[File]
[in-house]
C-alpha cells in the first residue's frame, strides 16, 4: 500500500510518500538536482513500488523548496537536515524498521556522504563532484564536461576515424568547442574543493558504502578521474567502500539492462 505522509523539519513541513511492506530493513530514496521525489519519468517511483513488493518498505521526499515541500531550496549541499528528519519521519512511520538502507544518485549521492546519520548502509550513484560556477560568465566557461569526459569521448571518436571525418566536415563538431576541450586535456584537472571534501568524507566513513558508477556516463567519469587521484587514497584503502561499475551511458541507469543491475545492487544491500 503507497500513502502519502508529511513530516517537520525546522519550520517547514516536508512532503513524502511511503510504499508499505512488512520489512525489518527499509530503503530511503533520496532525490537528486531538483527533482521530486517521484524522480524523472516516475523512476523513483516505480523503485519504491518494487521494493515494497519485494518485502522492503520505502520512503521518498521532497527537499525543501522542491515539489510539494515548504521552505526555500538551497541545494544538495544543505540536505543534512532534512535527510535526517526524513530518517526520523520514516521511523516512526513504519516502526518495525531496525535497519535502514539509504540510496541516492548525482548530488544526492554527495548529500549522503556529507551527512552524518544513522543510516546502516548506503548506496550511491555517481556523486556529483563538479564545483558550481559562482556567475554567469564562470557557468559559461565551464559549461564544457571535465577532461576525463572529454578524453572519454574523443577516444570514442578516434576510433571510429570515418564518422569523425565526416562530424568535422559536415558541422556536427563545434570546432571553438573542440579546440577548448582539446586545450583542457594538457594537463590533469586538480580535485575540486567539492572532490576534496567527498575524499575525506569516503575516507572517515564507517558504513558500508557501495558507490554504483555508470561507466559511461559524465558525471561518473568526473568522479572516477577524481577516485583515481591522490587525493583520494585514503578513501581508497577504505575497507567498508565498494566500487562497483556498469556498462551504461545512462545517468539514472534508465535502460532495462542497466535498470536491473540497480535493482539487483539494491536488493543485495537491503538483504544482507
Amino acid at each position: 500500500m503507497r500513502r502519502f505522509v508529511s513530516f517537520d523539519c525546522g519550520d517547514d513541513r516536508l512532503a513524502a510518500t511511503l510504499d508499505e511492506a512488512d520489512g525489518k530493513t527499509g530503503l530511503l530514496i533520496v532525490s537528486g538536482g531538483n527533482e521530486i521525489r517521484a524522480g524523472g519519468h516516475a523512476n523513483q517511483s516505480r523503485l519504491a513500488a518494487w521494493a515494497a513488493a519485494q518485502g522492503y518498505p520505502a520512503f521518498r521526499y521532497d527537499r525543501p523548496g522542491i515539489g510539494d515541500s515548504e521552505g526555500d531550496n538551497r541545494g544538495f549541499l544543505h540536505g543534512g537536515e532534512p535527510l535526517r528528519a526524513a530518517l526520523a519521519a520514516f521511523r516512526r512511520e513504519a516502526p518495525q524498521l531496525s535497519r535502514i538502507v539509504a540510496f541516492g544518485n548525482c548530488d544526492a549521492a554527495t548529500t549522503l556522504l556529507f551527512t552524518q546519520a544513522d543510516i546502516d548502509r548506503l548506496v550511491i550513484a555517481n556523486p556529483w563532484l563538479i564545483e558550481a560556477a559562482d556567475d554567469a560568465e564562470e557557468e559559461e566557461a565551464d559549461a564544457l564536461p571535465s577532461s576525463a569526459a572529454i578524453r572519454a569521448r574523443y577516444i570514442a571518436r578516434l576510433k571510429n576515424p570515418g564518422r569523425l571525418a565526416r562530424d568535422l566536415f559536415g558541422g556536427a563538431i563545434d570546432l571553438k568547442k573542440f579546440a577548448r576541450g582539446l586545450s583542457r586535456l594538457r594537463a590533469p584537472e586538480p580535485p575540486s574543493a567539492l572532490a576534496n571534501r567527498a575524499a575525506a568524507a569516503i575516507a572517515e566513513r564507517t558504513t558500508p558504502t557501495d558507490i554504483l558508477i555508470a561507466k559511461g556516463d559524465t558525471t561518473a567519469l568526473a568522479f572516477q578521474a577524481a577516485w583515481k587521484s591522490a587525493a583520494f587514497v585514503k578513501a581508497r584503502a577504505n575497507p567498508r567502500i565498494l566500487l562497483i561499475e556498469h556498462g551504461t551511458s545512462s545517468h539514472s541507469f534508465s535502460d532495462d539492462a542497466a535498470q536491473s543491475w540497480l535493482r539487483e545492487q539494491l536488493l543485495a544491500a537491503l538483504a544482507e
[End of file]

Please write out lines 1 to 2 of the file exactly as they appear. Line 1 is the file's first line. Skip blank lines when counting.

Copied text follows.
[in-house]
C-alpha cells in the first residue's frame, strides 16, 4: 500500500510518500538536482513500488523548496537536515524498521556522504563532484564536461576515424568547442574543493558504502578521474567502500539492462 505522509523539519513541513511492506530493513530514496521525489519519468517511483513488493518498505521526499515541500531550496549541499528528519519521519512511520538502507544518485549521492546519520548502509550513484560556477560568465566557461569526459569521448571518436571525418566536415563538431576541450586535456584537472571534501568524507566513513558508477556516463567519469587521484587514497584503502561499475551511458541507469543491475545492487544491500 503507497500513502502519502508529511513530516517537520525546522519550520517547514516536508512532503513524502511511503510504499508499505512488512520489512525489518527499509530503503530511503533520496532525490537528486531538483527533482521530486517521484524522480524523472516516475523512476523513483516505480523503485519504491518494487521494493515494497519485494518485502522492503520505502520512503521518498521532497527537499525543501522542491515539489510539494515548504521552505526555500538551497541545494544538495544543505540536505543534512532534512535527510535526517526524513530518517526520523520514516521511523516512526513504519516502526518495525531496525535497519535502514539509504540510496541516492548525482548530488544526492554527495548529500549522503556529507551527512552524518544513522543510516546502516548506503548506496550511491555517481556523486556529483563538479564545483558550481559562482556567475554567469564562470557557468559559461565551464559549461564544457571535465577532461576525463572529454578524453572519454574523443577516444570514442578516434576510433571510429570515418564518422569523425565526416562530424568535422559536415558541422556536427563545434570546432571553438573542440579546440577548448582539446586545450583542457594538457594537463590533469586538480580535485575540486567539492572532490576534496567527498575524499575525506569516503575516507572517515564507517558504513558500508557501495558507490554504483555508470561507466559511461559524465558525471561518473568526473568522479572516477577524481577516485583515481591522490587525493583520494585514503578513501581508497577504505575497507567498508565498494566500487562497483556498469556498462551504461545512462545517468539514472534508465535502460532495462542497466535498470536491473540497480535493482539487483539494491536488493543485495537491503538483504544482507